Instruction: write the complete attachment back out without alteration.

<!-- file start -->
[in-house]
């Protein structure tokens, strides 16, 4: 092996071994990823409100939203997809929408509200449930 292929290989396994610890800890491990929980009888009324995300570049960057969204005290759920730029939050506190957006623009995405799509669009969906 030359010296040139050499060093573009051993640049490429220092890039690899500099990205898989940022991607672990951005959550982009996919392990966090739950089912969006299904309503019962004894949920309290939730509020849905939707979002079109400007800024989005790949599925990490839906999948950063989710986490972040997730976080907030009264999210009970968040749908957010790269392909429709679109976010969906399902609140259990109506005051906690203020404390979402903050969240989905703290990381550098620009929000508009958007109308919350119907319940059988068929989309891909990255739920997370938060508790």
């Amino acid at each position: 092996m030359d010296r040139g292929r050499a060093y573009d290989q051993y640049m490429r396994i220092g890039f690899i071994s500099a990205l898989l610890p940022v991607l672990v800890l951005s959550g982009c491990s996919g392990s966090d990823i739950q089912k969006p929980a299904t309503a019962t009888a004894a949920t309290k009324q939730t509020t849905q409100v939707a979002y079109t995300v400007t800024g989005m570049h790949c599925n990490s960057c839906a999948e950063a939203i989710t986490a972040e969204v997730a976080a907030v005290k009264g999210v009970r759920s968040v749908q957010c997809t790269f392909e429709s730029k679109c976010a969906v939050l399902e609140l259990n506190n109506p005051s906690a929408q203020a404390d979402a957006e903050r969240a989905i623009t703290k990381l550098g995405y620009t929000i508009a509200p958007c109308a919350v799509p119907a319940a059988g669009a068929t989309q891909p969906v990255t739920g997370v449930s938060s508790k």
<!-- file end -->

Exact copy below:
[in-house]
């Protein structure tokens, strides 16, 4: 092996071994990823409100939203997809929408509200449930 292929290989396994610890800890491990929980009888009324995300570049960057969204005290759920730029939050506190957006623009995405799509669009969906 030359010296040139050499060093573009051993640049490429220092890039690899500099990205898989940022991607672990951005959550982009996919392990966090739950089912969006299904309503019962004894949920309290939730509020849905939707979002079109400007800024989005790949599925990490839906999948950063989710986490972040997730976080907030009264999210009970968040749908957010790269392909429709679109976010969906399902609140259990109506005051906690203020404390979402903050969240989905703290990381550098620009929000508009958007109308919350119907319940059988068929989309891909990255739920997370938060508790």
């Amino acid at each position: 092996m030359d010296r040139g292929r050499a060093y573009d290989q051993y640049m490429r396994i220092g890039f690899i071994s500099a990205l898989l610890p940022v991607l672990v800890l951005s959550g982009c491990s996919g392990s966090d990823i739950q089912k969006p929980a299904t309503a019962t009888a004894a949920t309290k009324q939730t509020t849905q409100v939707a979002y079109t995300v400007t800024g989005m570049h790949c599925n990490s960057c839906a999948e950063a939203i989710t986490a972040e969204v997730a976080a907030v005290k009264g999210v009970r759920s968040v749908q957010c997809t790269f392909e429709s730029k679109c976010a969906v939050l399902e609140l259990n506190n109506p005051s906690a929408q203020a404390d979402a957006e903050r969240a989905i623009t703290k990381l550098g995405y620009t929000i508009a509200p958007c109308a919350v799509p119907a319940a059988g669009a068929t989309q891909p969906v990255t739920g997370v449930s938060s508790k």